By Saeed Naqvi
“If much of the Western media is to be believed, I write this column from a country brutalised by an absurd tinpot caudillo, Hugo Chavez, who routinely jails any journalist or politician with the temerity to speak out against his tyranny”. This was written by Owen Jones of London’s The Independent from Caracas on the recent Venezuelan elections. And guess what happened: Chavez won handsomely.
But media malice continues. As an example Jones cites, among others Toby Young, author of “How to Lose Friends and Alienate People”. According to Young, Venezuela is ruled by a “Marxist tyrant” and a “Communist dictator”. The defeated opponent in the presidential elections, Henrique Capriles, was portrayed by contrast as an inspiring, dynamic democrat determined to end Venezuela’s failed socialist experiment and open the country to much-needed foreign investment.
Doesn’t this yearning for “much needed foreign investment” by most of the losing politicians in Latin America, resemble the sentiment of the Indian ruling class?
Owen Jones’, critique of the global media habitually dissembling about world leaders who thumb their noses at the West, is all the more compelling because it comes from one of the West’s very own. Jones continues “The reality of Venezuela could not be more distant from the coverage, but the damage is done: even many on the left regard Chavez as beyond the pale. Those who challenge the narrative are dismissed as “useful idiots”, following in the footsteps of the likes of Beatrice and Sidney Webb who, in the 1930s, lauded Stalin’s Russia, oblivious to the real horrors.”
Those in the media who were cheerleaders for Henrique Capriles, the defeated opposition candidate, must seriously reflect why they got this election so hopelessly wrong. They may take heart from the fact that they are not the first Chavez baiters who galloped straight into the windmill. There have been a procession of others, possibly more illustrious than they, who have been eating humble pie though 15 elections that Chavez has successfully been through ever since he won the first one in 1999.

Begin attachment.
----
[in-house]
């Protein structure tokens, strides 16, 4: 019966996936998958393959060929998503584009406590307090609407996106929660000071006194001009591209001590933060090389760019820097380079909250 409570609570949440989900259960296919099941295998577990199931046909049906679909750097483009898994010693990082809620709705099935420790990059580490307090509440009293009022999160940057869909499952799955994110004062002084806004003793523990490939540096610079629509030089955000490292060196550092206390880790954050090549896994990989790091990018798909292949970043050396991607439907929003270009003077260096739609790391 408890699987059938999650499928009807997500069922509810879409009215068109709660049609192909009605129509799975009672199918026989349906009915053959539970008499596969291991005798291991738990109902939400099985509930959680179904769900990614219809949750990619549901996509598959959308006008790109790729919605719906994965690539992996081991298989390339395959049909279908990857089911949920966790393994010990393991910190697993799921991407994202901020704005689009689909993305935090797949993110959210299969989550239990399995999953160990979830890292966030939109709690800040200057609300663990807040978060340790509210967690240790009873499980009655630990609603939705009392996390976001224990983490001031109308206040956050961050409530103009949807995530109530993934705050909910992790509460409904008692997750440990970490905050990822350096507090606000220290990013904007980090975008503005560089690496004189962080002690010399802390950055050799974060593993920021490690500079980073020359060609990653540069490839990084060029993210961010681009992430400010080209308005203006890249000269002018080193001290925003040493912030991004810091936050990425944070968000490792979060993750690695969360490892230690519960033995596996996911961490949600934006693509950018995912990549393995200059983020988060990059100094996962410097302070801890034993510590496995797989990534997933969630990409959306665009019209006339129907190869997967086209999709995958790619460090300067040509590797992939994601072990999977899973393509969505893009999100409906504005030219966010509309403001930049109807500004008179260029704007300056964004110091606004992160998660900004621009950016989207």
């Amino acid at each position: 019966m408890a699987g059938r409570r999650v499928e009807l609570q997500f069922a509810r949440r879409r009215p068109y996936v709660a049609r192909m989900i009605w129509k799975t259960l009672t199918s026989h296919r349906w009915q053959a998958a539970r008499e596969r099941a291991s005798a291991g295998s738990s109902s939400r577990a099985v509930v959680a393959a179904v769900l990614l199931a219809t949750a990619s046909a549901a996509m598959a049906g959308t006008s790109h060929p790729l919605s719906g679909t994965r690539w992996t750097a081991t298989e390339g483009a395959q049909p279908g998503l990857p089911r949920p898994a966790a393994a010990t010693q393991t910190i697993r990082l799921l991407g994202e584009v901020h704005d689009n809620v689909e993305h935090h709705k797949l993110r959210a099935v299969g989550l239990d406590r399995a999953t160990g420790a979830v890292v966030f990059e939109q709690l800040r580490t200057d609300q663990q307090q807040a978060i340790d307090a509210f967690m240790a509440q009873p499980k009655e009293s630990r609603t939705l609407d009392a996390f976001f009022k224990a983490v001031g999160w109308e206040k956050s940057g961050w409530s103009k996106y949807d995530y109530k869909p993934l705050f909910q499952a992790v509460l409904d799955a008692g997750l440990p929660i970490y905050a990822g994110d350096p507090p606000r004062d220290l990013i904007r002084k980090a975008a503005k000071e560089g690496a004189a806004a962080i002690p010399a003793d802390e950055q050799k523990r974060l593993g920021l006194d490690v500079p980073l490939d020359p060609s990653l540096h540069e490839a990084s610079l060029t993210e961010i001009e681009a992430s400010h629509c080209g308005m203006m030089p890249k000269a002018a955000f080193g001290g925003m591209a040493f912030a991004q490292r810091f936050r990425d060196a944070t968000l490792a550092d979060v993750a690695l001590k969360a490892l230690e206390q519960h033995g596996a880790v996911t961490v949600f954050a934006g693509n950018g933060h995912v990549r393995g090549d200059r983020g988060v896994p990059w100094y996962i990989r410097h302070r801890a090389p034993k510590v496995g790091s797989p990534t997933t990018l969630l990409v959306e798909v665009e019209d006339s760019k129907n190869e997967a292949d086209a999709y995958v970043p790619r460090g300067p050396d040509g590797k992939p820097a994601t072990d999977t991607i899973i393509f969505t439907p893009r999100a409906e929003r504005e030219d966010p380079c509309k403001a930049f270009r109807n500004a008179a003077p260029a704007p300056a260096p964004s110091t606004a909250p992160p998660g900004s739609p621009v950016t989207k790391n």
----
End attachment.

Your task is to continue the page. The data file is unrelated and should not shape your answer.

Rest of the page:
He must be one of the most exasperating figures for the West to stomach. It would be easy to smother him under heaps of abuse had he silenced the media, painted blood signs on the doors of the rich, filled jails with his opponents: it would be gratifying driving nails into the coffin of such a monstrous tyrant. But he has done none of this. He has simply ignored the rich to their devices and improved the lot of the poor, by every development yardstick.
He has tolerated the private media, having 90 percent of the audience share. This “free” media dishes out daily doses of vitriol against Chavez. The person the “free” media rails against trounces his opponent the object of its adoration. It must be galling that the independently owned media has become so insubstantial, so impotent, unable to terminate the political life of a dictator they so hate? Here is room for the study of “free” media sans credibility, something the global media is rapidly becoming in pursuit of an agenda in yet another theatre – Middle East. What riles the media is this: “he has not even given us the opportunity to accuse him of repressing the media, or of blocking rallies against him which, in fact, are galore.”
Is he able to survive because he rigs elections? But all elections have been declared free by International Observers. One of these observers, President Jimmy Carter, described the country’s election process as “the best in the world”.
A mention of George W. Bush at this juncture would be proper because no recent US President has tried harder to stop Chavez. In fact the losing candidate on this occasion, Capriles, tried to do in 2002, with Bush’s help, what an earlier American administration succeeded in affecting in Chile: a Pinochet style coupe. And this effort at toppling Chavez was totally backed by Venezuela’s “free” media. Allowing a candidate with this record to contest against him reflects on his cultivated cockiness.
The Independent’s correspondent asks: “I wonder what would happen to Sky New and ITN if they had egged on a coup d’état against a democratically elected government in Britain?”
Much to the West’s chagrin, a series of South American leaders are only mildly distinguishable from Chavez in their leftist hue. In fact Brazil’s Lula de Silva spoke for most Latin American leaders when he said: “A victory for Chavez is not just a victory for the people of Venezuela but also a victory for all the people of Latin America. This victory will strike another blow against imperialism.”
Geographically, Fidel Castro and Chavez are within whispering distance from the US which has not concealed its incurable dislike for both. Castro has been on the hit list for half a century.
Why is it then that Saddam Hussain can be picked up from a rathole, Qaddafi sodomized by a knife in front of TV cameras, similar plots can be in the works for Bashar al Assad, but hate objects in the vicinity of the US are treated differently. Why? There could be interesting reasons.
Considering that India is part of BRICS, it cannot be indifferent to developments in Latin America. Of course, there will be a qualitative change in interest if the promised energy pipeline from China to Venezuela proceeds beyond the drawing boards.
(The writer is a Distinguished Fellow at Observer Research Foundation, New Delhi)